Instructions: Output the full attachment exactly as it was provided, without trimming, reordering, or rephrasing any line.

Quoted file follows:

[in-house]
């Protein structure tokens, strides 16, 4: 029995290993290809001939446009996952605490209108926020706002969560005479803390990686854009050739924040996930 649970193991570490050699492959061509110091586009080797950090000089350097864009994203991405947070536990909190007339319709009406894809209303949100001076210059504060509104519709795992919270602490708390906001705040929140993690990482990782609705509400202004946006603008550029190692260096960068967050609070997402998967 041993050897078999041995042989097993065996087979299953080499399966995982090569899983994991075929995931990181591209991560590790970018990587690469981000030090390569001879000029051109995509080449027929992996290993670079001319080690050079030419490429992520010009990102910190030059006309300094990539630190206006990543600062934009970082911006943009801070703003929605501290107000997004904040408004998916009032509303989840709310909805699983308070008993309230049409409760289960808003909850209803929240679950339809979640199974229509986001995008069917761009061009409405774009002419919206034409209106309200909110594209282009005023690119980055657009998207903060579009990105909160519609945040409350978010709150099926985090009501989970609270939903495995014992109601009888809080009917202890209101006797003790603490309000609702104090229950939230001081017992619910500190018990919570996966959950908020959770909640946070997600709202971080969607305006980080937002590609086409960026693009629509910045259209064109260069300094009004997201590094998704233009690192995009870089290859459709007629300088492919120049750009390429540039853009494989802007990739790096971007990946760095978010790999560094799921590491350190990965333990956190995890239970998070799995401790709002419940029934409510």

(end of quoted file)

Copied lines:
[in-house]
């Protein structure tokens, strides 16, 4: 029995290993290809001939446009996952605490209108926020706002969560005479803390990686854009050739924040996930 649970193991570490050699492959061509110091586009080797950090000089350097864009994203991405947070536990909190007339319709009406894809209303949100001076210059504060509104519709795992919270602490708390906001705040929140993690990482990782609705509400202004946006603008550029190692260096960068967050609070997402998967 041993050897078999041995042989097993065996087979299953080499399966995982090569899983994991075929995931990181591209991560590790970018990587690469981000030090390569001879000029051109995509080449027929992996290993670079001319080690050079030419490429992520010009990102910190030059006309300094990539630190206006990543600062934009970082911006943009801070703003929605501290107000997004904040408004998916009032509303989840709310909805699983308070008993309230049409409760289960808003909850209803929240679950339809979640199974229509986001995008069917761009061009409405774009002419919206034409209106309200909110594209282009005023690119980055657009998207903060579009990105909160519609945040409350978010709150099926985090009501989970609270939903495995014992109601009888809080009917202890209101006797003790603490309000609702104090229950939230001081017992619910500190018990919570996966959950908020959770909640946070997600709202971080969607305006980080937002590609086409960026693009629509910045259209064109260069300094009004997201590094998704233009690192995009870089290859459709007629300088492919120049750009390429540039853009494989802007990739790096971007990946760095978010790999560094799921590491350190990965333990956190995890239970998070799995401790709002419940029934409510």